|Wine drinkers ditch prejudice towards lower alcohol and boxed wines|
|Written by Gemma McKenna|
|Friday, 21 September 2012 12:13|
Wine drinkers are ditching their prejudices towards lower alcohol wines and bag-in-box packaging, with sales growing in both areas.
The latest research from Mintel shows Britain’s wine drinkers are more amenable to screw tops, boxes and pouches this year than last, while sales of lower alcohol wines are grown by 40% by value to around £23 million.
But the audience for lower alcohol wines is still relatively small, with just 19% claiming to be interested in lower-alcohol wines. Taste is still seen as a barrier, with 32% of consumers preferring regular-strength wines. But just 27% of wine buyers expect lower-alcohol wines to taste inferior, which suggests most other consumers don’t share the view.
A spokesman for Accolade Wines said sales of its Banrock Station Light 5.5% abv wine were “performing well” with a strong level of repeat purchases.
The launch of Banrock Station Light has added the greatest amount of value to the market this year - at £1.7 million - now accounting for 5.2% value share, according to Nielsen Scantrack data to May 26, 2012. Additionally, in the first 16 weeks of launch both Banrock Station Light SKUs showed repeat rates of purchase of almost 10% higher than normal, according to LMG Loyalty Card Data.
“We have invested heavily in Banrock Station Light across the year and will repeat that investment in 2013. We firmly believe it has a strong part to play in our portfolio,” he added.
The report valued the overall market at £10.4 billion in 2011, and predicts sales will increase by 2.4% to reach £10.6 billion in 2012. But volume sales have fallen from 1.26 billion litres in 2007 to 1.14 billion litres in just five years. Four out of 10 wine buyers are reassessing their purchase and moving out of the category citing pressure on household budgets.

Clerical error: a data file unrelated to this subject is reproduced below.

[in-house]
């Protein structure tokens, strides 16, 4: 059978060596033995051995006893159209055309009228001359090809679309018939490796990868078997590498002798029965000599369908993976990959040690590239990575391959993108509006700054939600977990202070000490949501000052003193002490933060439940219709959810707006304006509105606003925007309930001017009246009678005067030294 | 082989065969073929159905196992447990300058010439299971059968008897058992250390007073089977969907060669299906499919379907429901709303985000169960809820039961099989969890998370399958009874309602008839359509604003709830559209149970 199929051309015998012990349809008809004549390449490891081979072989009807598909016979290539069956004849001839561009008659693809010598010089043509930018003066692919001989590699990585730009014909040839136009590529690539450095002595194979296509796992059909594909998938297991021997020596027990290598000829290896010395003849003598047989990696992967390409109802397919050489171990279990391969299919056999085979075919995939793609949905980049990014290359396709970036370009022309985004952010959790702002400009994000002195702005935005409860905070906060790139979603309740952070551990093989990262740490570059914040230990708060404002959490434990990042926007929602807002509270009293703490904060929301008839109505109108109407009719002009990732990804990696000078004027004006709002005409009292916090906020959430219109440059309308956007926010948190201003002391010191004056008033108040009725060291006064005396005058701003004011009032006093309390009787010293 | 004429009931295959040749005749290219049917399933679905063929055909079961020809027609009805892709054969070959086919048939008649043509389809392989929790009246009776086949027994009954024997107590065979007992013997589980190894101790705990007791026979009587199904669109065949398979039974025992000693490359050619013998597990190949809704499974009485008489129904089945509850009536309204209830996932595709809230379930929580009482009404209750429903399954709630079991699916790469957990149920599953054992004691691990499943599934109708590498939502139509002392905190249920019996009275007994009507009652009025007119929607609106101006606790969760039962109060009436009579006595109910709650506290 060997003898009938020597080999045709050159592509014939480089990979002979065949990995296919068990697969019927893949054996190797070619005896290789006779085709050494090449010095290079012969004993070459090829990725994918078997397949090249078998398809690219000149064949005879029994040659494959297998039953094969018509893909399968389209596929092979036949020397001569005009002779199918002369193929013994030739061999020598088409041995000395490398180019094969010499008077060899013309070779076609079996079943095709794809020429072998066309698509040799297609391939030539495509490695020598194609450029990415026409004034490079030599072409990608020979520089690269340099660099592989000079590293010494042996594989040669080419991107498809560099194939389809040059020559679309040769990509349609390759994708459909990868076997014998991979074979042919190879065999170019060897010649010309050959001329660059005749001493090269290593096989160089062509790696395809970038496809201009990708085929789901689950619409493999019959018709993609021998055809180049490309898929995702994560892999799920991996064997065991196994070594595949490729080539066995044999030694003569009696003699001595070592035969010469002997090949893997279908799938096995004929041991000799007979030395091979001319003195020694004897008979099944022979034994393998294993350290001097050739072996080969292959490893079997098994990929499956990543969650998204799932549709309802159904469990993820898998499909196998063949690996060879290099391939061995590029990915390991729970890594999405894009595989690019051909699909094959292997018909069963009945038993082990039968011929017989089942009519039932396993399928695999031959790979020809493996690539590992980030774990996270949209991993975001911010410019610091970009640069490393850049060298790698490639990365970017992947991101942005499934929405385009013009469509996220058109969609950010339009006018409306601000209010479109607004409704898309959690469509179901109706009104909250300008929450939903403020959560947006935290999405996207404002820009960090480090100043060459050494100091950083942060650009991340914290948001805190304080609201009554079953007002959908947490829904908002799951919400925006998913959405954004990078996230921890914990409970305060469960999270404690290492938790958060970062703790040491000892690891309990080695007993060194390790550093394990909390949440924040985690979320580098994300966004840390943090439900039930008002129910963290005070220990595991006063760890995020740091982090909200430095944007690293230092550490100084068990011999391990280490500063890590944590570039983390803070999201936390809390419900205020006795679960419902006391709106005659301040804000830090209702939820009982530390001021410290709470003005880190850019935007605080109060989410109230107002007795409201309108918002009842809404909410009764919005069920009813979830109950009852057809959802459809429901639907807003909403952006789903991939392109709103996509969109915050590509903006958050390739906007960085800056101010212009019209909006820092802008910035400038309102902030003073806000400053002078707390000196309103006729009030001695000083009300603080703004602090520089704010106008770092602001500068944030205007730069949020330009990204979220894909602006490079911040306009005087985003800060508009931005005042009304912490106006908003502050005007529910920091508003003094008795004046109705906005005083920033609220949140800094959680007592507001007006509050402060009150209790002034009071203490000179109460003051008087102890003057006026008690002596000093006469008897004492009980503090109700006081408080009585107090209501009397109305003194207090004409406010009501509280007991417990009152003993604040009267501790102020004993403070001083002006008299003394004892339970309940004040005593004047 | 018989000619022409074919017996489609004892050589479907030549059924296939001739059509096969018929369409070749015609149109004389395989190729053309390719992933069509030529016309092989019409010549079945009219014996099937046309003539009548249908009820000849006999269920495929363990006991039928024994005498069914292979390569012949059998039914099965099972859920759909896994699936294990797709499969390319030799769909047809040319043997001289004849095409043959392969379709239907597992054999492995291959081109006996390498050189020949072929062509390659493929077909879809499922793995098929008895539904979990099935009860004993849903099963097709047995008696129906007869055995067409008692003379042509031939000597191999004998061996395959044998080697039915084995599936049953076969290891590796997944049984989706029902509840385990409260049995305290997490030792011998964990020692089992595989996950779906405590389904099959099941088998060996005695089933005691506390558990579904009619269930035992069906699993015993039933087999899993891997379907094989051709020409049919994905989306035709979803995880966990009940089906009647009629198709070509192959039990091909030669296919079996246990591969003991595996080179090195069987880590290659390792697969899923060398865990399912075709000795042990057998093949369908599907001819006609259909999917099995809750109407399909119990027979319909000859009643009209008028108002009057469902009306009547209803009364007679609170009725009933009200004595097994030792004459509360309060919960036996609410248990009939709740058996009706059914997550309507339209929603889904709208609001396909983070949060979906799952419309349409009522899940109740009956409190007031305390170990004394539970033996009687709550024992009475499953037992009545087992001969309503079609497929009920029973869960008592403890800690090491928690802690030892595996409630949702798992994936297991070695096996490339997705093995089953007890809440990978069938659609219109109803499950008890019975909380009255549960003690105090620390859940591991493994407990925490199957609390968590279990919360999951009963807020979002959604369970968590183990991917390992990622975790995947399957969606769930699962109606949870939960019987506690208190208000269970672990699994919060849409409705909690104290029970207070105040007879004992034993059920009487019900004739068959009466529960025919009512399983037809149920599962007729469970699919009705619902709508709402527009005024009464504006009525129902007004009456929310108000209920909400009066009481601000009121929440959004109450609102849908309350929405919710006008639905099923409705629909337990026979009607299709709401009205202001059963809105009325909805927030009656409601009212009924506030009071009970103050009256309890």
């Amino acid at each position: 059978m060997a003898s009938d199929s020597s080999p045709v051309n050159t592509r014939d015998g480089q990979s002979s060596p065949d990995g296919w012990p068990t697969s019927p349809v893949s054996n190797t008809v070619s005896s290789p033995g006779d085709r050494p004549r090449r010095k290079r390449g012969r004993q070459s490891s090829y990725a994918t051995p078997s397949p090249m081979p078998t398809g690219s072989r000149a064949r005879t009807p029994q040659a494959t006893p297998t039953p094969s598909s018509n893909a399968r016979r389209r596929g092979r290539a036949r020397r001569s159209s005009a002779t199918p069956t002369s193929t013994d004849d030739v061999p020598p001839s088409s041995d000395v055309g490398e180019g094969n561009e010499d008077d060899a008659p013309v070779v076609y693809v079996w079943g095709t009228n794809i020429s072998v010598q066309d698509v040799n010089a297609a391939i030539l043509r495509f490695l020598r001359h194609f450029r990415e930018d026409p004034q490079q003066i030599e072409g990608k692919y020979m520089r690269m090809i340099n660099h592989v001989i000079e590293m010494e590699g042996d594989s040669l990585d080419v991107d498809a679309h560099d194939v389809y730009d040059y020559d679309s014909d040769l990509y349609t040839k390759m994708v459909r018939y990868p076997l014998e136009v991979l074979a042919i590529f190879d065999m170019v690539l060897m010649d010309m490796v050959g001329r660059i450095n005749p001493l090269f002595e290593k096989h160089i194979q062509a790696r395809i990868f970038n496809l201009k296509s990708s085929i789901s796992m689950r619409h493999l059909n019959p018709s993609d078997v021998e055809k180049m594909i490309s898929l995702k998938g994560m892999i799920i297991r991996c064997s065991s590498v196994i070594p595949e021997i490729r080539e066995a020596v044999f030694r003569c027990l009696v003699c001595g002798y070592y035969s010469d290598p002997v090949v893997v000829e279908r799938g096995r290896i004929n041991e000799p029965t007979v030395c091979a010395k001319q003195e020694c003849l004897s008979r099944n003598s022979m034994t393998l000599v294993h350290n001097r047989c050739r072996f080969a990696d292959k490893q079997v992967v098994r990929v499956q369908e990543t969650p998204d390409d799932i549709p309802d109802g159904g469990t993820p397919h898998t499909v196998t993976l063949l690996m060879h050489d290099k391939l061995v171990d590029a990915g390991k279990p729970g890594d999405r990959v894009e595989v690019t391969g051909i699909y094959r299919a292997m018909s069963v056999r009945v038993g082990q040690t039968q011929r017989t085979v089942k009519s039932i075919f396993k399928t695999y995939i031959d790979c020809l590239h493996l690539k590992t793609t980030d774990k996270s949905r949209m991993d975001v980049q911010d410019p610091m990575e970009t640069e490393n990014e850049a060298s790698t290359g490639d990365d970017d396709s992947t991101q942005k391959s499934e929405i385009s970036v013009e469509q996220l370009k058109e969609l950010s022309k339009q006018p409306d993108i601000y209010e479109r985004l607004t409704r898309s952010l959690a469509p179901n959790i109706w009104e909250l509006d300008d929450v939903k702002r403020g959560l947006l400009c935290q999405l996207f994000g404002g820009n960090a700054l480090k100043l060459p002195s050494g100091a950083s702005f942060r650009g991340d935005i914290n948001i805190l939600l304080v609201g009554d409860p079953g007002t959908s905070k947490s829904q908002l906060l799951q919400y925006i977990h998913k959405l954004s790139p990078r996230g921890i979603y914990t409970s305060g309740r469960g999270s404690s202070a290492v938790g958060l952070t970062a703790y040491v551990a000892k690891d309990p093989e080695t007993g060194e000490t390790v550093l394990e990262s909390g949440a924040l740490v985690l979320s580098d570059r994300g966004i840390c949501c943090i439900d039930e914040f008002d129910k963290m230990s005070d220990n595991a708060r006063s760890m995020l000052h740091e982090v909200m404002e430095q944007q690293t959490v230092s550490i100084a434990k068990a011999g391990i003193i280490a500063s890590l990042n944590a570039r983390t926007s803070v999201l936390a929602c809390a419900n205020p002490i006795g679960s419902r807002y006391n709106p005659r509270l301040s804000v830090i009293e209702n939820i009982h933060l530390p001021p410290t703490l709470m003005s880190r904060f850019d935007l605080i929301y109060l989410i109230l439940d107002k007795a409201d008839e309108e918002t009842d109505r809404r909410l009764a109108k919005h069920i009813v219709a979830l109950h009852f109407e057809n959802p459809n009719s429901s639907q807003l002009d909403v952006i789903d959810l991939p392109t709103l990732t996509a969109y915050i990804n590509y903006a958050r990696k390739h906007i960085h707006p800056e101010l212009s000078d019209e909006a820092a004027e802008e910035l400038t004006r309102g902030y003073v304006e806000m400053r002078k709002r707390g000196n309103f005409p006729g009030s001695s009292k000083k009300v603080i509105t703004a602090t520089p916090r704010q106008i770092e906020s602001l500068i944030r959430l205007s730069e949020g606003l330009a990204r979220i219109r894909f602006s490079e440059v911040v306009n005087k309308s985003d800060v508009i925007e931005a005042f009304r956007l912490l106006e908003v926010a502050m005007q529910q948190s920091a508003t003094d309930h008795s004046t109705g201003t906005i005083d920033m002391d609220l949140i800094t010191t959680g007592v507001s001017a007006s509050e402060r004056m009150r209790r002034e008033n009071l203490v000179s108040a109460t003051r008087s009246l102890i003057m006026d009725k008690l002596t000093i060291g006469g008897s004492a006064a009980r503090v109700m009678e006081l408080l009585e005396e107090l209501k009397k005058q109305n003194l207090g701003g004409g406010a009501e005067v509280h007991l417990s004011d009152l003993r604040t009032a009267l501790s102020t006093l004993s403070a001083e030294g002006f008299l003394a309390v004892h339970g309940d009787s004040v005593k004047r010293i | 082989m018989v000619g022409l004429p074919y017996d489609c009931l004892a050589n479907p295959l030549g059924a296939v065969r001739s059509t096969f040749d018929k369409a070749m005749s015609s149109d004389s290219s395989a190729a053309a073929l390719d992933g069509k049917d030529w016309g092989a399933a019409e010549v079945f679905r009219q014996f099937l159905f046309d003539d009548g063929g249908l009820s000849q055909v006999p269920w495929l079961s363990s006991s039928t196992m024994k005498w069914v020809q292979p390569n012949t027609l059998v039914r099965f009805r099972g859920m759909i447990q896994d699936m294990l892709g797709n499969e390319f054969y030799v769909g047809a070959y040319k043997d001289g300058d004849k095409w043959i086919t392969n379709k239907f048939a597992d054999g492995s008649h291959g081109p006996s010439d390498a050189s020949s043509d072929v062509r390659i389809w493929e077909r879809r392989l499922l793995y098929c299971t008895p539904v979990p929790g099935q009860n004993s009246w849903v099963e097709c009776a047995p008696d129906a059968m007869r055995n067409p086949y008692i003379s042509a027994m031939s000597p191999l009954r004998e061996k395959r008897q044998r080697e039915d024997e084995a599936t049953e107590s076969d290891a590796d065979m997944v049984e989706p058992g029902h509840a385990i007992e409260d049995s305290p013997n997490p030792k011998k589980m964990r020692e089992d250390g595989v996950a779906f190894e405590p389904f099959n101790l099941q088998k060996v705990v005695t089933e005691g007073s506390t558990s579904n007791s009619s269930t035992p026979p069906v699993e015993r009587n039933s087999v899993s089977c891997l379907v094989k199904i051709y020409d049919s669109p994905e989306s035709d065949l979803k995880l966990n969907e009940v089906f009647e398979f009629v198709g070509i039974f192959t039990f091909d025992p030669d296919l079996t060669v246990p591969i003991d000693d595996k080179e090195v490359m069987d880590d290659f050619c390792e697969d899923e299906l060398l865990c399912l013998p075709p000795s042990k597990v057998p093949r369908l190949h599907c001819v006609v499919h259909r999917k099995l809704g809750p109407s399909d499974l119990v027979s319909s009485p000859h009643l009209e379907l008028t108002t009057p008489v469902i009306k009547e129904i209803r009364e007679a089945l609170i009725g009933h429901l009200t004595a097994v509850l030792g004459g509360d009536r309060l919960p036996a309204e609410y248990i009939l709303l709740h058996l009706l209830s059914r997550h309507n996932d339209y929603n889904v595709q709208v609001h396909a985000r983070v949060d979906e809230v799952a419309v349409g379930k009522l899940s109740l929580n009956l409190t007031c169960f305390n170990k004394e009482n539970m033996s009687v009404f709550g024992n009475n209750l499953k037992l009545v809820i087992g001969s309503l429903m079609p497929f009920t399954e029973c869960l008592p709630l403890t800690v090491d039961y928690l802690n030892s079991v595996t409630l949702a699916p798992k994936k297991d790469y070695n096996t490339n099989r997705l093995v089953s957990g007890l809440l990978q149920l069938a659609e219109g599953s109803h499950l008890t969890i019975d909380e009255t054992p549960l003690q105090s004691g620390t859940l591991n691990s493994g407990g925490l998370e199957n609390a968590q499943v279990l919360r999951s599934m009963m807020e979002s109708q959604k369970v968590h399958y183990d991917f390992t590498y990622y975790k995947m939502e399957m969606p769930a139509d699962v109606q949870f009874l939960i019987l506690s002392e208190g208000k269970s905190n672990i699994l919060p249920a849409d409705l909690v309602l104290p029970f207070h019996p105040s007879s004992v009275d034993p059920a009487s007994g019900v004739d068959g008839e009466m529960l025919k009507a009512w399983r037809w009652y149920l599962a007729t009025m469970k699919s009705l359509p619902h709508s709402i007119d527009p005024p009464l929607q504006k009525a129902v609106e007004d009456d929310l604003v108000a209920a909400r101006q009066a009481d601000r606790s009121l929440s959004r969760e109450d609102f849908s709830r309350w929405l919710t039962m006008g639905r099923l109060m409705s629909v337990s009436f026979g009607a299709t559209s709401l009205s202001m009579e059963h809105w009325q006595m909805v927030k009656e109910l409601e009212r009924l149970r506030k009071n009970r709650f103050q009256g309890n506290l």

Chris Wisson, senior drinks analyst at Mintel, said volume sales looked set to continue to fall, but added that since customers “are likely to be reluctant to stop buying wine altogether” there are opportunities for lower alcohol and boxed wine.
“Growing segments such as boxed and low-alcohol wine may help to stimulate some growth and represent a cost-effective means of keeping wine drinkers engaged with the market.”
Steve Barton, joint managing director of Brand Phoenix, which owns the FirstCape brand, said recent research it carried out showed that the over-55 age group was increasingly buying lower alcohol wines, regarding them as more approporiate for daytime consumption. Meanwhile, Barton said the BIB market, which in the US and Australia accounts for 52-60% of the market, was also driven by occasion. He said the UK had been slow to catch up as it was “still suffering the legacy of poor quality BIB wines from the 1980s”. He added that the growing popularity of alternative packaging formats and lower alcohol wines now was mainly related to “affordability”.